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Syria’s Academic Exiles Tell Their Stories

Researchers have much to contribute to the study of law, education, engineering and healthcare, suggests new collection


A new collection showcases the stories and research of seven Syrian academics who have been able to start rebuilding their careers in exile. Syrian Academics in Exile, edited by Paul O’Keeffe and Zsuzsanna Pásztor, is a special online publication by New Research Voices: International Journal of Research from the Front-line. 

Unlike many countries suffering a major humanitarian crisis, Syria had “a quite strong and accessible higher education system prior to the war”, James King, the assistant director of the New York-based Institute of International Education’s Scholar Rescue Fund, explains in an interview. Yet today, leading institutions are “not operating at all or…at limited capacity”; they are allowed to hire only faculty who have completed their military service; exams have to be rescheduled for weeks because of bombing; and perhaps 1,500 or 2,000 professors have now become refugees. Although the IIE-SRF has “supported more than 600 scholars from 55 countries”, continues Mr King, its “work has been dominated by Syria” since late 2014. Yet while its one- and two-year fellowships can offer a lifeline to scholars seeking to rebuild careers in neighbouring countries or across the globe, the obstacles remain overwhelming.“As hundreds of thousands of Syrians seeking refuge make their way to our shores,” the editors of Syrian Academics in Exile note in their introduction, “migration systems are collapsing, border fences are shooting up and far right ideologies which demonise all migrants are gaining ground.”

Their collection is specifically designed to “serve as a reminder of the variety of Syrian academic expertise that exists around the world and offer a window into the wide variety of research being carried out by scholars in exile, not only in the social sciences, but also in other natural and applied sciences, e.g. engineering, healthcare, philosophy and in many interdisciplinary fields”.

Topics covered range from the “difficulties of refugee education in Lebanon” to “sexuality and lesbian subjectivity in contemporary Arab literature” and the role of data analytics in “improv[ing] modern healthcare services and online education performance”. Each of the scholars is also interviewed about their experiences in Syria, their life in exile and their hopes for the future.

Agronomist Ahmad Sadiddin, now in the second year of an IIE-SRF fellowship at the University of Florence, for example, describes how he fled Syria after being “regarded as a suspect [by his] commanders” during military service in 2010, who “preferred to keep [him] in the barracks and under their control”.Yet he hopes that what he is learning abroad may yet “help to open a kind of dialogue in the country…one day this exile experience may turn out to become an enrichment to the Syria of the future”.

The volume concludes with an overview of the Jamiya Project, which “aims to reconnect Syrian students with their higher education while in exile”, with a view to “preventing the loss of an entire generation of education”.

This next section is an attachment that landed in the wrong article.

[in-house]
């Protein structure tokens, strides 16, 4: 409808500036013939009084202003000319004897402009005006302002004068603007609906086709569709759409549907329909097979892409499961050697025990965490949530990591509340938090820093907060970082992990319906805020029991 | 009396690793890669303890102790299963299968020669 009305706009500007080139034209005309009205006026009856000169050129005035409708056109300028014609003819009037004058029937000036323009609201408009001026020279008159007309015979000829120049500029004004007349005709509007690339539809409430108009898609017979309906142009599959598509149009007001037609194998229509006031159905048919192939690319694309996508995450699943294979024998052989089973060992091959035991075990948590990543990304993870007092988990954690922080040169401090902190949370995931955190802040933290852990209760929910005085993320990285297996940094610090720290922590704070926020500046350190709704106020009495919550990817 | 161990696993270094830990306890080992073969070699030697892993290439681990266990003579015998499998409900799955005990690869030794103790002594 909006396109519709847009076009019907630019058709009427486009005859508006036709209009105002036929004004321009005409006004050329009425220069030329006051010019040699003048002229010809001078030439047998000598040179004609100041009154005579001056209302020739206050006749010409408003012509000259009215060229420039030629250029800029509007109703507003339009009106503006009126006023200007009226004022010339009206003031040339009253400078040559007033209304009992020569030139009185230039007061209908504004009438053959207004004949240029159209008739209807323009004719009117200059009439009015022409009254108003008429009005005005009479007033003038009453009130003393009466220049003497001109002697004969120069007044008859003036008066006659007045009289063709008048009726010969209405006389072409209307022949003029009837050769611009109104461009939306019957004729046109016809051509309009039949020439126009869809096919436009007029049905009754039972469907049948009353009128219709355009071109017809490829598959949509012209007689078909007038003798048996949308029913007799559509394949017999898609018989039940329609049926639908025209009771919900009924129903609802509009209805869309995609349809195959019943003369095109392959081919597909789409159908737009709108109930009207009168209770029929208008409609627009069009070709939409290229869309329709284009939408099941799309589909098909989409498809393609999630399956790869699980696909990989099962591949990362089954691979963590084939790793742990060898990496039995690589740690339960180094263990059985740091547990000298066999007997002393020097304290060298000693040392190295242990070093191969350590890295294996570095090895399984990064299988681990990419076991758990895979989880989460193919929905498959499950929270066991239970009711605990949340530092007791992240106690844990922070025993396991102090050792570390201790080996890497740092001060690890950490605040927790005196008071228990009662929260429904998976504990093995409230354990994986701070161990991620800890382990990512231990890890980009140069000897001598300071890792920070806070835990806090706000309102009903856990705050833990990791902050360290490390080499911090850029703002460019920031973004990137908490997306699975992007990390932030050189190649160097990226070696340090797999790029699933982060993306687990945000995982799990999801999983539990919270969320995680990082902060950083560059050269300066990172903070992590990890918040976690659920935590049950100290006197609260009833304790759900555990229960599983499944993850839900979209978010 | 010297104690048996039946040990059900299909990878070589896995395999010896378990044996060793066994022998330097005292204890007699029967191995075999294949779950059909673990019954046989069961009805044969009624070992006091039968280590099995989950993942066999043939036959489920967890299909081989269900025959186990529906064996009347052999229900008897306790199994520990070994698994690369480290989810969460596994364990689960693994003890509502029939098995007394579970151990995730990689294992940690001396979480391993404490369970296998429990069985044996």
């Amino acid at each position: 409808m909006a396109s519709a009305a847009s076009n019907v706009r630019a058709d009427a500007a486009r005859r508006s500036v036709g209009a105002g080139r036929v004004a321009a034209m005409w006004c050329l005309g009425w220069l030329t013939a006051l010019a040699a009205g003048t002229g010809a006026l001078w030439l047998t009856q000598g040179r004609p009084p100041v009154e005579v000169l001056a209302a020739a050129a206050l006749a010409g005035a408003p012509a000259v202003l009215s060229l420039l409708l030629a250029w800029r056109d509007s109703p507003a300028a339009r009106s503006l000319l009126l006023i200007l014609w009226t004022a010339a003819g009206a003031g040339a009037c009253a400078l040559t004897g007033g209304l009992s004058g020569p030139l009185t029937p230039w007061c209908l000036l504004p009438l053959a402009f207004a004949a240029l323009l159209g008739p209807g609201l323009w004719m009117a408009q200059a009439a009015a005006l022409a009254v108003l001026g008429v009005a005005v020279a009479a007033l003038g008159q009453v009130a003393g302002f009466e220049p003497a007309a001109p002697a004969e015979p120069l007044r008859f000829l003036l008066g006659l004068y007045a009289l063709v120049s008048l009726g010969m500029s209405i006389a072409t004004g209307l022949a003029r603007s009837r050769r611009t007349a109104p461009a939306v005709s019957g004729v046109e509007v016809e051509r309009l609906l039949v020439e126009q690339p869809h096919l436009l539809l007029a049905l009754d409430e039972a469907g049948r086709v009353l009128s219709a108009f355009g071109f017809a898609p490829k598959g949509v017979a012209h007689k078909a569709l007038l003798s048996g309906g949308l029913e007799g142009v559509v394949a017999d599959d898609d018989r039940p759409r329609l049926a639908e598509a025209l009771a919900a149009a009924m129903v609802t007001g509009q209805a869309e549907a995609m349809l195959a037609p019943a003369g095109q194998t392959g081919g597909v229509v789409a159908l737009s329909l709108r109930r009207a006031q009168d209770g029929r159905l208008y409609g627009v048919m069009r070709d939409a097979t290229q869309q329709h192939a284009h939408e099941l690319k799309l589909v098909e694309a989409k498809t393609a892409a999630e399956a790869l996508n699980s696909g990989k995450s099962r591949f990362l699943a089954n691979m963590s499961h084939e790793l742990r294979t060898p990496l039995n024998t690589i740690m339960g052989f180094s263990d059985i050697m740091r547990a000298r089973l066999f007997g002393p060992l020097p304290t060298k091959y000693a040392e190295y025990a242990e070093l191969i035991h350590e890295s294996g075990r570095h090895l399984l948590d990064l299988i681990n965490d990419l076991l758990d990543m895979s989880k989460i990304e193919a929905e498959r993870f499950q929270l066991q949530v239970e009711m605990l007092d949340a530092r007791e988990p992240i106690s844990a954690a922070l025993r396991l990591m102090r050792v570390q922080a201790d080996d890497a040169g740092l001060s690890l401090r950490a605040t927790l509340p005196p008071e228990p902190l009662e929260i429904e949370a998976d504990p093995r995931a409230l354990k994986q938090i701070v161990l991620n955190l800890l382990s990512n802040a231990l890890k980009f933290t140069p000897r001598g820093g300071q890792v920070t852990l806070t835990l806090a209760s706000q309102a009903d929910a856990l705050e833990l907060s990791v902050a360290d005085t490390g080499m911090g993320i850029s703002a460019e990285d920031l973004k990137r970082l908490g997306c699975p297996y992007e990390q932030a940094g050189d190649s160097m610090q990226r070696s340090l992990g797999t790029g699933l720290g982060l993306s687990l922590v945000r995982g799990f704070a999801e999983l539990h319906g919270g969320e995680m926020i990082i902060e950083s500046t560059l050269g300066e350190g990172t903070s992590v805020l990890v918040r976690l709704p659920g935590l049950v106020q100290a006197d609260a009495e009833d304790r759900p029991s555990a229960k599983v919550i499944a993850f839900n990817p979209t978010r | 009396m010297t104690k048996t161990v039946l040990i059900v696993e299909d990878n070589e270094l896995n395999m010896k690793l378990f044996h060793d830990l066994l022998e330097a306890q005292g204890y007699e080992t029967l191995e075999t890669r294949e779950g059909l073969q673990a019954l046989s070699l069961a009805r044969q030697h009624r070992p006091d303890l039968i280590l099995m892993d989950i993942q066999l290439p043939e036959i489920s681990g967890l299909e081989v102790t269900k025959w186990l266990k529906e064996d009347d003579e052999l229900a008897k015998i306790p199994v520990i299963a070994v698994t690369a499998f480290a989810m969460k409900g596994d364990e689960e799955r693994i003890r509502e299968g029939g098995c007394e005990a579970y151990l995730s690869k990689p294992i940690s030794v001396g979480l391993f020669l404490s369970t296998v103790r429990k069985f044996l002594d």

Supporting Academics in Exile Nearby is Key to Future


A New Approach to Realize Higher Education’s Development Potential for Syrian Refugees – Editorial 6/5/2016

Education has long been recognized as a central driver of development. With the advent of the U.N. Sustainable Development Goals, its importance has now been amplified to include the role of lifelong learning in addition to primary and secondary education in the global community’s development arsenal. Higher education can and does offer a better future for societies that embrace its development potential.

As higher education claims its place among the international mechanisms put forward to achieve better and deeper development, it is important to acknowledge that it has a long history of helping societies strive for a better future. From the influence of German and French scholars arriving at New York’s New School in the 1930s and ‘40s to the central role that higher education played in Europe’s postwar development success, higher education has proved itself to be a force for shaping the world for the better.

In addition to its development function, higher education can also provide a solution for resolving some of the world’s most important crises. War and poverty may be an almost unstoppable force disrupting the lives of millions and impeding human progress, but higher education has the power to overcome this and put the lives of millions back on course. In connection with the Syrian crisis, there has been a growing realization among the international development community that higher education offers a real and lasting solution to the destruction that has blighted the lives of millions of Syrians. With millions having fled to the West, universities are beginning to offer more places to refugees in a concerted effort to utilize higher education to integrate new citizens and equip a new generation with the skills and knowledge that will be needed to rebuild the country. In Germany alone, 3 out of 4 universities have applied to take part in a 100 million pound ($145 million) ministry fund to encourage the integration of refugees into the higher education system

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